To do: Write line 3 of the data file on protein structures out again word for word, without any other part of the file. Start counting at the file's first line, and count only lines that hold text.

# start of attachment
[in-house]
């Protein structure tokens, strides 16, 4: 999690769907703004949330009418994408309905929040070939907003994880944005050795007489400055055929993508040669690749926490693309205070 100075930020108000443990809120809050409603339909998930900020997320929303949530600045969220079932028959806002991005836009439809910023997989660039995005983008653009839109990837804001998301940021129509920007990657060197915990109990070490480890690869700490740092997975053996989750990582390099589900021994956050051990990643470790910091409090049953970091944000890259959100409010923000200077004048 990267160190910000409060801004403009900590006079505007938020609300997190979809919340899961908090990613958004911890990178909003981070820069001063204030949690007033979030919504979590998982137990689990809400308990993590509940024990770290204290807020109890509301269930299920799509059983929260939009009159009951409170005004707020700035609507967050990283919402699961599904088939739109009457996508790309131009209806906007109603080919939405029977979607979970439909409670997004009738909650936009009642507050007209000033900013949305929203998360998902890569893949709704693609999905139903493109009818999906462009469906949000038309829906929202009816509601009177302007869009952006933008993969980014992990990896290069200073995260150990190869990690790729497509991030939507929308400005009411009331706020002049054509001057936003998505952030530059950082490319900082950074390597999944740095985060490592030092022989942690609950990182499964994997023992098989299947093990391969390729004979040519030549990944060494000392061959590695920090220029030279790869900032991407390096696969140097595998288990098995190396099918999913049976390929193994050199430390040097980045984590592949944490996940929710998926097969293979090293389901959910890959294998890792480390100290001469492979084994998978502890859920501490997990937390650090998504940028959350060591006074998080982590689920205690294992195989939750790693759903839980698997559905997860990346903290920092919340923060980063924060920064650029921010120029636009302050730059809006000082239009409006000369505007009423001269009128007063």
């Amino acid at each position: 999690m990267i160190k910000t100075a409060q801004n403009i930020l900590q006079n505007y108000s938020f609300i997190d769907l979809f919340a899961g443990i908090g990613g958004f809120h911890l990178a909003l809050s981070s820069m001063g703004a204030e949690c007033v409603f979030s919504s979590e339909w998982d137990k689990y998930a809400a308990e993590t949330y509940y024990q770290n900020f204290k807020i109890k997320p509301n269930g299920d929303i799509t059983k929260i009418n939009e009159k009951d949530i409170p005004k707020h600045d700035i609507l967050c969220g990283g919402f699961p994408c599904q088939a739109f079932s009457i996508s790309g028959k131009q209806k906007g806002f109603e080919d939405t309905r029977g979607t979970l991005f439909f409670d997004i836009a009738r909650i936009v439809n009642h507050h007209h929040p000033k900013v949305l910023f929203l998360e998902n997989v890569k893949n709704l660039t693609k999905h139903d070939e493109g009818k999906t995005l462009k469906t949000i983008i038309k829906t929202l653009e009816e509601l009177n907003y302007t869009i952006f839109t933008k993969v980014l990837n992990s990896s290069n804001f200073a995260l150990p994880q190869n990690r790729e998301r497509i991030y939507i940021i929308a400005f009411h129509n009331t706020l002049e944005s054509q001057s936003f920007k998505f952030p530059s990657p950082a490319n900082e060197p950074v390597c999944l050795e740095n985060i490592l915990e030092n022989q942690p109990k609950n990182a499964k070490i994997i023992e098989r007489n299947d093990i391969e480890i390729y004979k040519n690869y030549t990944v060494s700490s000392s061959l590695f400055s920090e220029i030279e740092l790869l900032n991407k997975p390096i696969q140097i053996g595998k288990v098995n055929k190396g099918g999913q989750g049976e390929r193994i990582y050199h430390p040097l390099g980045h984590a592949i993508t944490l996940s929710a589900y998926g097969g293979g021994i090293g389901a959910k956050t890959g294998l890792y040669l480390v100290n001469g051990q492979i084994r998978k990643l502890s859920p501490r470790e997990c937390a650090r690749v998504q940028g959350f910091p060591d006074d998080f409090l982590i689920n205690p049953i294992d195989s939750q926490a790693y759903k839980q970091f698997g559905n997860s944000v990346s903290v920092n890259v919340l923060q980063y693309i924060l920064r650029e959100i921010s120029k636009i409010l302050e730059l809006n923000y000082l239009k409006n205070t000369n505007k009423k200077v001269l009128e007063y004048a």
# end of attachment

């Amino acid at each position: 999690m990267i160190k910000t100075a409060q801004n403009i930020l900590q006079n505007y108000s938020f609300i997190d769907l979809f919340a899961g443990i908090g990613g958004f809120h911890l990178a909003l809050s981070s820069m001063g703004a204030e949690c007033v409603f979030s919504s979590e339909w998982d137990k689990y998930a809400a308990e993590t949330y509940y024990q770290n900020f204290k807020i109890k997320p509301n269930g299920d929303i799509t059983k929260i009418n939009e009159k009951d949530i409170p005004k707020h600045d700035i609507l967050c969220g990283g919402f699961p994408c599904q088939a739109f079932s009457i996508s790309g028959k131009q209806k906007g806002f109603e080919d939405t309905r029977g979607t979970l991005f439909f409670d997004i836009a009738r909650i936009v439809n009642h507050h007209h929040p000033k900013v949305l910023f929203l998360e998902n997989v890569k893949n709704l660039t693609k999905h139903d070939e493109g009818k999906t995005l462009k469906t949000i983008i038309k829906t929202l653009e009816e509601l009177n907003y302007t869009i952006f839109t933008k993969v980014l990837n992990s990896s290069n804001f200073a995260l150990p994880q190869n990690r790729e998301r497509i991030y939507i940021i929308a400005f009411h129509n009331t706020l002049e944005s054509q001057s936003f920007k998505f952030p530059s990657p950082a490319n900082e060197p950074v390597c999944l050795e740095n985060i490592l915990e030092n022989q942690p109990k609950n990182a499964k070490i994997i023992e098989r007489n299947d093990i391969e480890i390729y004979k040519n690869y030549t990944v060494s700490s000392s061959l590695f400055s920090e220029i030279e740092l790869l900032n991407k997975p390096i696969q140097i053996g595998k288990v098995n055929k190396g099918g999913q989750g049976e390929r193994i990582y050199h430390p040097l390099g980045h984590a592949i993508t944490l996940s929710a589900y998926g097969g293979g021994i090293g389901a959910k956050t890959g294998l890792y040669l480390v100290n001469g051990q492979i084994r998978k990643l502890s859920p501490r470790e997990c937390a650090r690749v998504q940028g959350f910091p060591d006074d998080f409090l982590i689920n205690p049953i294992d195989s939750q926490a790693y759903k839980q970091f698997g559905n997860s944000v990346s903290v920092n890259v919340l923060q980063y693309i924060l920064r650029e959100i921010s120029k636009i409010l302050e730059l809006n923000y000082l239009k409006n205070t000369n505007k009423k200077v001269l009128e007063y004048a």